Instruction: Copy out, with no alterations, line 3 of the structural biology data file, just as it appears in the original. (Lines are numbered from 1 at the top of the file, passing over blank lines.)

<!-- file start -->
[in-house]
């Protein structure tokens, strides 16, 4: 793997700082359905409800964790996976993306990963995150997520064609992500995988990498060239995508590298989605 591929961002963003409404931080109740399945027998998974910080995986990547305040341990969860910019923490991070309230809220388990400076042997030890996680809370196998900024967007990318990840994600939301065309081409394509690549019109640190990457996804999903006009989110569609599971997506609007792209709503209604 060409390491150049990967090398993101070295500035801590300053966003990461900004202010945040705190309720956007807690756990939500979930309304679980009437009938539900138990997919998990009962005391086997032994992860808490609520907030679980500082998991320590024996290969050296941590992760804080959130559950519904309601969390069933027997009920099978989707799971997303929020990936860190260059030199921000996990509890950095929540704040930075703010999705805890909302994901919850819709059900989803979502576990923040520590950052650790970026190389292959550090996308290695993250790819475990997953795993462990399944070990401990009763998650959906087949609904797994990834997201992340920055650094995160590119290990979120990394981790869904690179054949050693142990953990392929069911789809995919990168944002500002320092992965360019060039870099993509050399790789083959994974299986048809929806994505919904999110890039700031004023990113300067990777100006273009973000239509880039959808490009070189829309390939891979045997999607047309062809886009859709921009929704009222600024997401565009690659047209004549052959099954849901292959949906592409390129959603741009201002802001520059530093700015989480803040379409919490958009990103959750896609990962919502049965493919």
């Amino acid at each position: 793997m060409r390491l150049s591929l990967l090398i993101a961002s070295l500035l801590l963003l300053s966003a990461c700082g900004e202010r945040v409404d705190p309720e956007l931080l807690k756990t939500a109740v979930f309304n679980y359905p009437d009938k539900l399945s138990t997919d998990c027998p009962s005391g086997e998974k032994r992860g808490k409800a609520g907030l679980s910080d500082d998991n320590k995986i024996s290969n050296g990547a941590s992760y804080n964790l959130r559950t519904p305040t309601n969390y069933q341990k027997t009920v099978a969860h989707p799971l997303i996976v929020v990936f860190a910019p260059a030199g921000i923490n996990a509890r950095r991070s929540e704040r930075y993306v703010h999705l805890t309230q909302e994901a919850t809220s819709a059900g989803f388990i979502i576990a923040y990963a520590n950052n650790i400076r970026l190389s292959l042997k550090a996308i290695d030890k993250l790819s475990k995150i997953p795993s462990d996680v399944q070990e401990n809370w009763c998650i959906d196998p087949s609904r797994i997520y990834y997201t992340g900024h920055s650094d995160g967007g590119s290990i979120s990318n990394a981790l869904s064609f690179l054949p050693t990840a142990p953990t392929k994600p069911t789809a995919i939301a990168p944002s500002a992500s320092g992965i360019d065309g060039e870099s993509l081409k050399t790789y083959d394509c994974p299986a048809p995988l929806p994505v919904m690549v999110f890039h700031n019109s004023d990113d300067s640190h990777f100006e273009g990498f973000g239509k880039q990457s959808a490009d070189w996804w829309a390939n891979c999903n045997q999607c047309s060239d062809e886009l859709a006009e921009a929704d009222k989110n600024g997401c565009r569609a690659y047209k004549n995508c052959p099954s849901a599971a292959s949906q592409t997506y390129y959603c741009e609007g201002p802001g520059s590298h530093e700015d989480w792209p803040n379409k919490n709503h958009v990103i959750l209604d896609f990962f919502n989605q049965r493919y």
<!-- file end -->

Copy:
């Amino acid at each position: 793997m060409r390491l150049s591929l990967l090398i993101a961002s070295l500035l801590l963003l300053s966003a990461c700082g900004e202010r945040v409404d705190p309720e956007l931080l807690k756990t939500a109740v979930f309304n679980y359905p009437d009938k539900l399945s138990t997919d998990c027998p009962s005391g086997e998974k032994r992860g808490k409800a609520g907030l679980s910080d500082d998991n320590k995986i024996s290969n050296g990547a941590s992760y804080n964790l959130r559950t519904p305040t309601n969390y069933q341990k027997t009920v099978a969860h989707p799971l997303i996976v929020v990936f860190a910019p260059a030199g921000i923490n996990a509890r950095r991070s929540e704040r930075y993306v703010h999705l805890t309230q909302e994901a919850t809220s819709a059900g989803f388990i979502i576990a923040y990963a520590n950052n650790i400076r970026l190389s292959l042997k550090a996308i290695d030890k993250l790819s475990k995150i997953p795993s462990d996680v399944q070990e401990n809370w009763c998650i959906d196998p087949s609904r797994i997520y990834y997201t992340g900024h920055s650094d995160g967007g590119s290990i979120s990318n990394a981790l869904s064609f690179l054949p050693t990840a142990p953990t392929k994600p069911t789809a995919i939301a990168p944002s500002a992500s320092g992965i360019d065309g060039e870099s993509l081409k050399t790789y083959d394509c994974p299986a048809p995988l929806p994505v919904m690549v999110f890039h700031n019109s004023d990113d300067s640190h990777f100006e273009g990498f973000g239509k880039q990457s959808a490009d070189w996804w829309a390939n891979c999903n045997q999607c047309s060239d062809e886009l859709a006009e921009a929704d009222k989110n600024g997401c565009r569609a690659y047209k004549n995508c052959p099954s849901a599971a292959s949906q592409t997506y390129y959603c741009e609007g201002p802001g520059s590298h530093e700015d989480w792209p803040n379409k919490n709503h958009v990103i959750l209604d896609f990962f919502n989605q049965r493919y």